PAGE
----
Two weeks later I had the second eye done and this time I was not at all worried. The second was just as good as the first and now I have virtually perfect vision, better than I had forty years ago

Gentleman. Both cataracts treated. Surgery customised for distance and reading with Alcon Restor multifocal IOLs

‘My cataract procedures: I had an appointment with Simon Levy on 6th September 2009 after my optician had discovered that I had a cataract in my right eye. The sight in that eye had become quite poor and I had difficulty in reading road signs.

After an examination Simon confirmed that there was a cataract in that eye and also a lesser one in the left eye. He explained to me what would happen in a cataract procedure and the risks that were involved. I agreed that both eyes should be done. He said that as I had been wearing multi-focal contact lenses I would be suitable for a multi-focal implant. He explained that this implant would be much more expensive and I said that I was happy to go along with this implant.

I was then taken to the next room by the optometrist and my eyes were measured with the use of some impressive machinery so that the implants could be made. I then made an appointment for the procedure to be done on the 16th and the other eye two weeks later. Simon said that his secretary, Vanessa , would be in touch.

On the 7th Vanessa phoned to say that there had been a cancellation on the 9th at The Wellington and would I like to take that appointment. I jumped at the chance to have it done quickly as my wife and I were going on holiday in early October. I will always remember the date, it was 09/09/09. She made sure that the implant would be ready at such short notice and on the 9th my wife accompanied me to the Wellington.

We were taken to a waiting room which had about eight reclining armchairs each in a bay with curtains which could be drawn if necessary. A nurse administered drops while I waited and then Simon came and explained what would happen. That’s when I had this feeling of trepidation. What if something went wrong and I couldn’t see? I didn’t have much time to worry as I was soon taken to the room where it was all going to happen. I was surprised that I wasn’t required to change into a gown. It was all quite casual and reassuring.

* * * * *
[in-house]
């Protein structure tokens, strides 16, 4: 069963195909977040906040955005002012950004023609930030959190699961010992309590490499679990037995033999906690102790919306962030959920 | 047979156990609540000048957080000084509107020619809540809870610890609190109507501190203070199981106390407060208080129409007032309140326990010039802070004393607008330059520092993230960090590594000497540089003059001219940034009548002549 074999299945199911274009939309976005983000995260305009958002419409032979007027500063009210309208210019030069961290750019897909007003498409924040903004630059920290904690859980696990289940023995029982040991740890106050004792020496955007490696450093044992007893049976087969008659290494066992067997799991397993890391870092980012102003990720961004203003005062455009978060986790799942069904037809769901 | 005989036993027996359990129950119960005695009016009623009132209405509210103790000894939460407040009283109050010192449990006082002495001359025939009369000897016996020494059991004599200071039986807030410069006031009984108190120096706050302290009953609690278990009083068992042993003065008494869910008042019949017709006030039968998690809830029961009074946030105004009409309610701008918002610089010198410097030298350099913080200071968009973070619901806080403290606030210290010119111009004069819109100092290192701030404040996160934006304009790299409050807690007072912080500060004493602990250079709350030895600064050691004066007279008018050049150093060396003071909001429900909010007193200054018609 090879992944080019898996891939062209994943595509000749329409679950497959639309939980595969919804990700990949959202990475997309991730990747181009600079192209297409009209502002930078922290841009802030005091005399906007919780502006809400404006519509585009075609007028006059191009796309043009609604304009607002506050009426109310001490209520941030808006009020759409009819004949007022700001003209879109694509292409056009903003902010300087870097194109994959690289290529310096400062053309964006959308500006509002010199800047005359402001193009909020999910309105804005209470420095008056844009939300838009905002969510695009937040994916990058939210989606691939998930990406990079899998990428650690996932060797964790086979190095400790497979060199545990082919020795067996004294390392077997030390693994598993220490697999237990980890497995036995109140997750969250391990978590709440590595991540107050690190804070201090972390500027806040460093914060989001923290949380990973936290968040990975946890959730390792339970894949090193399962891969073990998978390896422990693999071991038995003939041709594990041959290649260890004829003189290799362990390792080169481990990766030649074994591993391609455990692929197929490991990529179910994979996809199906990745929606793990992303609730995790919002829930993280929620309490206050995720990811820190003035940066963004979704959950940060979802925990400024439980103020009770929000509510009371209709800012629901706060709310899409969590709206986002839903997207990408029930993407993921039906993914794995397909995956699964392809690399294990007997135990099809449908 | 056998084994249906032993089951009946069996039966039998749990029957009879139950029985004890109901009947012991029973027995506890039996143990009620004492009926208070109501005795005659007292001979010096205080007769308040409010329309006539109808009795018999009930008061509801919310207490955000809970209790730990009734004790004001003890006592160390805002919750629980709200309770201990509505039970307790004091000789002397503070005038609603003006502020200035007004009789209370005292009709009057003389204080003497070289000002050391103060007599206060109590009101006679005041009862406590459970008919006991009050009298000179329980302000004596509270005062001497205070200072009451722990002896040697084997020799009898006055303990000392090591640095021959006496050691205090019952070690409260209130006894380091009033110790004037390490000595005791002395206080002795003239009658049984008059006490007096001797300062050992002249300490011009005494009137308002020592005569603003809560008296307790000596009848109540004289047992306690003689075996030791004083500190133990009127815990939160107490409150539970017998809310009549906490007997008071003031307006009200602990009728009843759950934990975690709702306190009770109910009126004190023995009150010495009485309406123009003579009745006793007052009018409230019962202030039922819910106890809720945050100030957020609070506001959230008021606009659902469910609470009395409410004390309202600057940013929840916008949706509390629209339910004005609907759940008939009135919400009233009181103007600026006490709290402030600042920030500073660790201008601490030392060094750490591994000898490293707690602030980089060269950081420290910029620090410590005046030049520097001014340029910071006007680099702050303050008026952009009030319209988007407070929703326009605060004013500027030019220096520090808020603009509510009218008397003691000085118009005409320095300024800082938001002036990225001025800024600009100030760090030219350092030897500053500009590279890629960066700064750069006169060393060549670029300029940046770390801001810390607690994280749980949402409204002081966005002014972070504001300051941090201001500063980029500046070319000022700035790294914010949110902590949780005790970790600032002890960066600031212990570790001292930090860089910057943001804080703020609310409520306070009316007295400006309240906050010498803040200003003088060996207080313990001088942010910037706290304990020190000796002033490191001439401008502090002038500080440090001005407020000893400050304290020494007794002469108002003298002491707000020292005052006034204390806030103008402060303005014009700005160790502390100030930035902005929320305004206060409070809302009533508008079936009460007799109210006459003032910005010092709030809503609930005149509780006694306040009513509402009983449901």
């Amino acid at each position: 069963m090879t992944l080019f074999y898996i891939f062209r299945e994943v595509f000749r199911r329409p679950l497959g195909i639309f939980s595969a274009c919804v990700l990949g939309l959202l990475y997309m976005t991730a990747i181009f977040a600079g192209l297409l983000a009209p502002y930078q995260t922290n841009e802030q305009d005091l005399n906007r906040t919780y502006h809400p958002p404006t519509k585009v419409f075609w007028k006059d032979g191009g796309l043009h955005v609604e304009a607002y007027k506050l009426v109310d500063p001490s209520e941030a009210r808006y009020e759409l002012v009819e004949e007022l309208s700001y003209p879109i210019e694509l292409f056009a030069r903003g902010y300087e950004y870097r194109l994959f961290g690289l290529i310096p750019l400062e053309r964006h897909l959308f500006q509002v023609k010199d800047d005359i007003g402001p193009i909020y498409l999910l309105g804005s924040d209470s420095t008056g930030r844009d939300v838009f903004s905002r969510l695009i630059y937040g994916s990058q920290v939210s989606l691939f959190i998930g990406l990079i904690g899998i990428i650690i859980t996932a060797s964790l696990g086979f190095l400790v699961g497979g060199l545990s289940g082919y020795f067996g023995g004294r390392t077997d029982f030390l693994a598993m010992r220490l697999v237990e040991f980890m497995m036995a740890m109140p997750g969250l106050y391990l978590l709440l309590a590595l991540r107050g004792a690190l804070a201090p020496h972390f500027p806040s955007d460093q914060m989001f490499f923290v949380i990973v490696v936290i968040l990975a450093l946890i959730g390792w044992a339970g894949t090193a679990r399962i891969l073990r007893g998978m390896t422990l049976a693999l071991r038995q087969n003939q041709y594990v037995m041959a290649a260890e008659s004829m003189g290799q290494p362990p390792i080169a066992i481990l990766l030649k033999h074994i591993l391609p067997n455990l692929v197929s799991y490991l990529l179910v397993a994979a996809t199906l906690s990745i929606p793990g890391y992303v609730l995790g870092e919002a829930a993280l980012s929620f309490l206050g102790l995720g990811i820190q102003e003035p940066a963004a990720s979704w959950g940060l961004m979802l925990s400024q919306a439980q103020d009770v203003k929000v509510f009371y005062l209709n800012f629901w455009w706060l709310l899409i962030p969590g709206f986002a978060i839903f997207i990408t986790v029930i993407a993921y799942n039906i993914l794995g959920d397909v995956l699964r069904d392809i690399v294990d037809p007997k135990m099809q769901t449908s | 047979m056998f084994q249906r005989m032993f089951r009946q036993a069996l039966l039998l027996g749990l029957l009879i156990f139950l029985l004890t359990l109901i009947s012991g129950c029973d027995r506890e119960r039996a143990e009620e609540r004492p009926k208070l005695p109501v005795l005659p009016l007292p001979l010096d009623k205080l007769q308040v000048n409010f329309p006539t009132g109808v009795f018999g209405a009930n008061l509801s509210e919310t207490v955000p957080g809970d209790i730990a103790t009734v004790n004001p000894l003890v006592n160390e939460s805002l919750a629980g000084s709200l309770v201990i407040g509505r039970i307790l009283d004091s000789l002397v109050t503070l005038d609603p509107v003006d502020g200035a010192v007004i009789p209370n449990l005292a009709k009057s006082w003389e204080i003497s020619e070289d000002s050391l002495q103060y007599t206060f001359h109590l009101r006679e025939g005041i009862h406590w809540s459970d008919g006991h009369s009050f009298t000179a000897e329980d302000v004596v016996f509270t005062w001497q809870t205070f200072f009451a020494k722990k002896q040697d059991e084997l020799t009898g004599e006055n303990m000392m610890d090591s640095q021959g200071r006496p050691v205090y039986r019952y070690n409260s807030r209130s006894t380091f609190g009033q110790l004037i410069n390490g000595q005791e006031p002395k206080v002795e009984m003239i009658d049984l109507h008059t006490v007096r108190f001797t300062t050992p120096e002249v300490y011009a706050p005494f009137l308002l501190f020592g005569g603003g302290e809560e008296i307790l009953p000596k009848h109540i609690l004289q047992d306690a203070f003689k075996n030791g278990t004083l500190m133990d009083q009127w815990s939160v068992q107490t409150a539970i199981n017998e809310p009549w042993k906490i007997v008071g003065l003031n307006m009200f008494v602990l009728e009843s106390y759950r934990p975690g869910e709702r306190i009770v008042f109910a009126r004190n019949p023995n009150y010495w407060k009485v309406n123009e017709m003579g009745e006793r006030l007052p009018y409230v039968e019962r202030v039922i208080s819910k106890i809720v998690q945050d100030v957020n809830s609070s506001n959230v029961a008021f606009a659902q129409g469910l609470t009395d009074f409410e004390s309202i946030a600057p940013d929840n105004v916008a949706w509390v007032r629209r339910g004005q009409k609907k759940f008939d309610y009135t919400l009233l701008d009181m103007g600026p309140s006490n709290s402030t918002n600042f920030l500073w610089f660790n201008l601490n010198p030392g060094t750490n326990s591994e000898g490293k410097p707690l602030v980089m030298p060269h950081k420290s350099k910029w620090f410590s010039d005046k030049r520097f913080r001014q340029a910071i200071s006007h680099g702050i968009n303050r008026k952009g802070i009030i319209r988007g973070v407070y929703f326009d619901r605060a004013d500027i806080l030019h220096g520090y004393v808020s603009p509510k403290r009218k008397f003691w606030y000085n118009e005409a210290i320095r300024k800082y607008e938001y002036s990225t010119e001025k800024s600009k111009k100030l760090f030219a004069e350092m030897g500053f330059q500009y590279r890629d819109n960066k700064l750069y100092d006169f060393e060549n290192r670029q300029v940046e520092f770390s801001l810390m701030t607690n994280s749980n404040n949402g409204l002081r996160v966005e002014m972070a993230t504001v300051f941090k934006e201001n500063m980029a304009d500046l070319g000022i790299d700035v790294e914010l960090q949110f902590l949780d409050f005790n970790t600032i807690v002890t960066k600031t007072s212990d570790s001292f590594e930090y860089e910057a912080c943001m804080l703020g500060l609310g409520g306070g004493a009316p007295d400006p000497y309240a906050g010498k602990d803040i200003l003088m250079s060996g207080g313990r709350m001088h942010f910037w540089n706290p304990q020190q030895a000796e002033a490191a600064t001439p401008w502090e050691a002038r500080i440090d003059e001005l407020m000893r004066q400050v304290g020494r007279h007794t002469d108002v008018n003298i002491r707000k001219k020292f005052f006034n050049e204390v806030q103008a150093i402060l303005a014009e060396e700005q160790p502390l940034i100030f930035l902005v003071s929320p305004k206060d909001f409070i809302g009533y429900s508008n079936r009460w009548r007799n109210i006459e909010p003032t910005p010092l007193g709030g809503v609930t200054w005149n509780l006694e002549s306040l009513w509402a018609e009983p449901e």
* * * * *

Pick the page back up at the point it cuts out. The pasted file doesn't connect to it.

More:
I lay on a bed and Simon once again told me what would happen. I had been given very strong anaesthetic drops and felt nothing in my eye. The procedure took about 15 minutes and Simon talked me through it. There was music playing and I found the whole thing very restful. In fact Simon said that I had kept incredibly still. I was however very pleased when it was over and was told that it had been successful.

I was returned to the waiting room now with a dressing on my eye covered with a plastic eye shield. Simon came to see me and explained that I could remove the dressing when I arrived home and that I must use the drops provided religiously and wear the shield at night to stop me rubbing my eye. This I did. When I was home I removed the dressing and to my relief I could see. My sight was blurred as I was told it would be. The next morning I visited Simon who checked my eye and told me that all had gone according to plan.
The blurring had now all but gone and I could see very well. I was surprised at the colours which were so vivid. One does not realise how ones eyes can deteriorate. I had no pain or even discomfort during or after the procedure. Now I couldn’t wait for the second eye to be done.

Two weeks later I had the second eye done and this time I was not at all worried. The second was just as good as the first and now I have virtually perfect vision, better than I had forty years ago. I no longer need to wear spectacles. I can see to read even the smallest of print and my distance vision is excellent.

I hope, Simon, that you don’t mind me calling you by your first name. I feel I can’t be formal with someone who has given me back my sight.’